Bed check: New Jersey

HGTV style on the Jersey Shore

 

Washington Post Service

Something looked strikingly familiar about the photos on Page 242 of Home by Novogratz, the fashionable coffee-table tome about the HGTV design couple. Studying the images, I felt as if I’d seen that rug before: black-and-white with interlocking gender symbols. And that bed: custom-made platform with built-in side tables and a single-stripe blanket draped over it. And that wall art: a handcrafted flag of Jamaica, a puckish twist on patriotism.

Wait a minute: That’s my room. The space that I was reading about was the same one that I was currently inhabiting. Reality TV, are you filming this meta-moment?

The Bungalow Hotel, in Long Branch, N.J., is the first commercial property conjured by Cortney and Robert Novogratz, the celebrity husband-and-wife team who blend the hip of Andy Warhol with the hop of Alice in Wonderland’s White Rabbit. The 24-room property, open since 2009, resides in the Pier Village development on the Atlantic. But don’t judge a hotel by its outdoor-mall cover; the interior is an art house of fun and fantasy.

The main vibe is laid-back surfer, but the dude appears to have an advanced degree in contemporary art. Photographs of surfers hang on the lobby walls. Near the front entrance, a vintage blue-felt billiard table sits amid a small forest of birch trees and a chunk of a trunk. Overhead, a fixture dangles like a dandelion drunk on a cocktail of Rogaine and steroids. Light boxes by Heidi Cody spell out the hotel’s name in a pop-goes-the-logo style.

In the lounge area, a sofa purchased on eBay and reupholstered in faux moo backs up against a giant postage stamp of Queen Elizabeth. British artist Ann Carrington, who created the Royal Jubilee banner for the queen’s diamond jubilee celebration, used pearl buttons to define the monarchical profile. Carrington also crafted the two dozen flags, including a U.S. pennant cobbled together from denim scraps.

When I arrived at the hotel, I was sandy and dripping — a staff member later erected “watch your step” signs around my puddles — but no one treated me like a stray wet dog. Despite the art gallery veneer, these floors (high-gloss white engineered wood, according to Home) were made for flip-flops. The hotel is within walking distance of the Long Branch beach.

The property describes itself as a “boutique luxury lifestyle hotel” and offers five types of accommodations that transport the guest from the Jersey Shore to Hawaii’s North Shore: From small to large, there’s the Aloha room (465 square feet), the Hang Loose junior suite (575), the Lil’ Pipeline one-bedroom suite (785), and the Pipeline (1,010) and Kahuna (1,170) two-bedroom suites.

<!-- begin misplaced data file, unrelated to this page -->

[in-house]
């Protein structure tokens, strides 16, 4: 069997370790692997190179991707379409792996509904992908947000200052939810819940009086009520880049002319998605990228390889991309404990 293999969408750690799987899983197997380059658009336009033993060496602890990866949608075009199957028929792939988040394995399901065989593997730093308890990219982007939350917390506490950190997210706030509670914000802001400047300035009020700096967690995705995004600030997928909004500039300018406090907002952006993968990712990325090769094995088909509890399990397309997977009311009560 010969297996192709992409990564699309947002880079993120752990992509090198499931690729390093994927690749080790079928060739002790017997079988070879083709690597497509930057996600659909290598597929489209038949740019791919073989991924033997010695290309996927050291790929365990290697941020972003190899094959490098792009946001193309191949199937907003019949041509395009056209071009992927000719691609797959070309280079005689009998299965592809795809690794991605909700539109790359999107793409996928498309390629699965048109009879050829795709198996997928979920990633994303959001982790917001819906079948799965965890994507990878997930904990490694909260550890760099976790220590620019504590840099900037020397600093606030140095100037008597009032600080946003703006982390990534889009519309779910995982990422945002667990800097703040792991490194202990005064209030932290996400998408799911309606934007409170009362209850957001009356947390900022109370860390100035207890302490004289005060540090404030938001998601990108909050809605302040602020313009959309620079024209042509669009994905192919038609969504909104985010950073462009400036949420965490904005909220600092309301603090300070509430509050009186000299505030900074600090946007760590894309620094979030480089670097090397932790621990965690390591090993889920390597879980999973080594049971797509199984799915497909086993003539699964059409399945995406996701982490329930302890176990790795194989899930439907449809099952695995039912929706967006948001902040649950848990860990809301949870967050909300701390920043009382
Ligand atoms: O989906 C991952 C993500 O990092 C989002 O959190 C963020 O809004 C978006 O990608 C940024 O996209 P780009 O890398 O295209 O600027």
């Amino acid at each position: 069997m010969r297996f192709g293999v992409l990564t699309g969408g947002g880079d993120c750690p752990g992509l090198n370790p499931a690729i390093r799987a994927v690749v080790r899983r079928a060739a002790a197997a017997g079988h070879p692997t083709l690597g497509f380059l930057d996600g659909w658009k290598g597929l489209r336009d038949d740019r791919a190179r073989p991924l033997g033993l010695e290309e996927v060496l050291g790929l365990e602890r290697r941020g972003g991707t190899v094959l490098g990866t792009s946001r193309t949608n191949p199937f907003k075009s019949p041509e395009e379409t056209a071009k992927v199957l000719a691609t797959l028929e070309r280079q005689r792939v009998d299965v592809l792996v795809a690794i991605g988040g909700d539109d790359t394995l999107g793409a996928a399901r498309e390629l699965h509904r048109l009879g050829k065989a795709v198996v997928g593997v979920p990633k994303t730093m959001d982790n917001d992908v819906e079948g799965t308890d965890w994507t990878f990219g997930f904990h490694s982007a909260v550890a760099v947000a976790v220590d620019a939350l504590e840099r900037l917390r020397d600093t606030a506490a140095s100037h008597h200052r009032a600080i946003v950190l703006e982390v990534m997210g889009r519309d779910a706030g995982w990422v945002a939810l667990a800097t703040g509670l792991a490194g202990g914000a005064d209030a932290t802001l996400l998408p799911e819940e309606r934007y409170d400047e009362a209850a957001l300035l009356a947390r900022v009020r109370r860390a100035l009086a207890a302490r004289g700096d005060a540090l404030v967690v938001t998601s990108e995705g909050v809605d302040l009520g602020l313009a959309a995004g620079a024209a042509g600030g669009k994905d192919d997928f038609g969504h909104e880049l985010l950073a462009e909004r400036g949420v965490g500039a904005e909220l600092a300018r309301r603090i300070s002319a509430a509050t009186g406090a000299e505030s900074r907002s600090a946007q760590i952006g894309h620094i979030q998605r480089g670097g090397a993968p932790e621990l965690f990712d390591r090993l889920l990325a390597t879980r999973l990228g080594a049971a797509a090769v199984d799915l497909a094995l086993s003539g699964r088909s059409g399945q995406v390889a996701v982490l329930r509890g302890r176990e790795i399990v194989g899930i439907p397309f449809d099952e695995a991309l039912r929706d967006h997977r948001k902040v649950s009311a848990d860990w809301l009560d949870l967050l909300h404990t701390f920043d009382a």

Despite the size differences, a similar decor flows through each space. For example, all have floating bathroom mirrors that cleverly divide the dead zone between bed and bath. In addition, every room is painted white, creating the sensation that you’re sleeping inside a clamshell.

•  Bungalow Hotel: 50 Laird St., Long Branch, N.J.; 732-229-3700; www.bungalowhotel.net. Rates from $189 in the off-season; from $400 in-season.

Read more Travel stories from the Miami Herald

  • Travelwise

    Putting the bite on the mosquitoes

    Oh, the perils of vacationing in mosquito territory. These little bloodsuckers have made a meal of me around the globe, and I’ve longed for a definitive guide to repelling them. What really works? When and where are extra precautions necessary?

  •  
The Taylor-Tyler cottage at the Kilmarnock Inn on Virginias Northern Neck is pet-friendly.

    Bed check: Virginia

    In Northern Neck, a B&B with ambition

    Themed hotels aren’t easy to pull off without veering into the absurd.

  •  
Christina Briley sets out on her own, walking the Rim Trail in Snowmass, Colo., in July. The hiking around Aspen can be family friendly, with key caveats.

    Colorado

    For a real adventure, bring the kids

    Just keep telling yourself the children will have a good time. Do it enough, and maybe they will.

Miami Herald

Join the
Discussion

The Miami Herald is pleased to provide this opportunity to share information, experiences and observations about what's in the news. Some of the comments may be reprinted elsewhere on the site or in the newspaper. We encourage lively, open debate on the issues of the day, and ask that you refrain from profanity, hate speech, personal comments and remarks that are off point. Thank you for taking the time to offer your thoughts.

The Miami Herald uses Facebook's commenting system. You need to log in with a Facebook account in order to comment. If you have questions about commenting with your Facebook account, click here.

Have a news tip? You can send it anonymously. Click here to send us your tip - or - consider joining the Public Insight Network and become a source for The Miami Herald and el Nuevo Herald.

Hide Comments

This affects comments on all stories.

Cancel OK



  • Marketplace

Today's Circulars

  • Quick Job Search

Enter Keyword(s) Enter City Select a State Select a Category